The price of gold has hit a record high of over $1282 per ounce. By contrast, in 2007 it was trading at under $700 per ounce and in 2001 at under $300 per ounce. Various uncertainties in the world economy have led to large rises in the demand for gold by both central banks and investors in general.
But why has the gold price risen so dramatically and what is likely to happen to the price in the coming days and months? Some commentators are saying that the gold price has further to rise. Others are saying that it is already over priced! The following articles look at the explanations and the arguments.
Monetary easing fears lift gold to record high Financial Times, Javier Blas (17/9/10)
Five-fold rise in gold price ‘is not a bubble’, claims industry body Independent on Sunday, Mark Leftly (19/9/10)
Gold Prices Today Are Increasing to Record Levels Business and Finance News, Aidan Lamar (18/9/10)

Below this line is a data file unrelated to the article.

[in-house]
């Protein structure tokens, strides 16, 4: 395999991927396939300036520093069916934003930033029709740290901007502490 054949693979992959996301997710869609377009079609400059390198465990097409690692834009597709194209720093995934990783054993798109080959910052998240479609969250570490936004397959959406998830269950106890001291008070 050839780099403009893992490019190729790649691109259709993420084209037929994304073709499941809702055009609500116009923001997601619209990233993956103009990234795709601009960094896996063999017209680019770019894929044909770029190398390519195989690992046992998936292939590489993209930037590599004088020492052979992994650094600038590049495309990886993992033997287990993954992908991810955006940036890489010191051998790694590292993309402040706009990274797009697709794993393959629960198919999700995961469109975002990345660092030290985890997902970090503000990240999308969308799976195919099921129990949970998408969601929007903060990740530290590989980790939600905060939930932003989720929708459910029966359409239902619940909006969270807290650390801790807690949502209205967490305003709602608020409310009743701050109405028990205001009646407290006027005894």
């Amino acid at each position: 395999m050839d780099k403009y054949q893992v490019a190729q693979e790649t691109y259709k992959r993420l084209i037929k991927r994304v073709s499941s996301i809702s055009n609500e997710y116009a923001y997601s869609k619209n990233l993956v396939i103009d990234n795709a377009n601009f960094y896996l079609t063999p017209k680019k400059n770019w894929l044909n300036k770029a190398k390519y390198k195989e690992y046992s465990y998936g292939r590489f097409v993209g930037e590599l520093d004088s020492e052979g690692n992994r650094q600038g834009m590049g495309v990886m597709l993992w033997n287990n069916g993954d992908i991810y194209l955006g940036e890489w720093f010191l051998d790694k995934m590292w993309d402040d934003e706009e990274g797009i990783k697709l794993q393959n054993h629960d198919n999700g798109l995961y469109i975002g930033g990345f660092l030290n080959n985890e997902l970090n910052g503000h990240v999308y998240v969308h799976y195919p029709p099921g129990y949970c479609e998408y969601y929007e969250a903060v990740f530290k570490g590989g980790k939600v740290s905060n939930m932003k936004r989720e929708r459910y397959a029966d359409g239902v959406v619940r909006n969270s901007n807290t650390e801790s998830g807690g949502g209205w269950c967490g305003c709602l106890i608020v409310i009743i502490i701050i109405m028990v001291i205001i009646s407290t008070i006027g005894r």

Gold hits new peak of $1,283 Telegraph, Richard Evans (17/9/10)
Gold hits new record high Guardian, Julia Kollewe (17/9/10)
Gold prices – the highs and lows since 1971 Guardian, Julia Kollewe (17/9/10)
Gold is overpriced, so be wary of those ads to buy it Idaho Statesman, Peter Crabb (17/9/10)
- Why has the price of gold risen? Illustrate your arguments with a demand and supply diagram.
- How are these demand and supply factors likely to change in the near future?
- What is the role of speculation in the determination of the gold price? What particular factors are speculators taking into account at the moment?
- Why have actions by the Bank of Japan (see A Japanese yen for recovery) influenced the gold price?
- Why have possible future actions by the US Federal Reserve Bank influenced the gold price?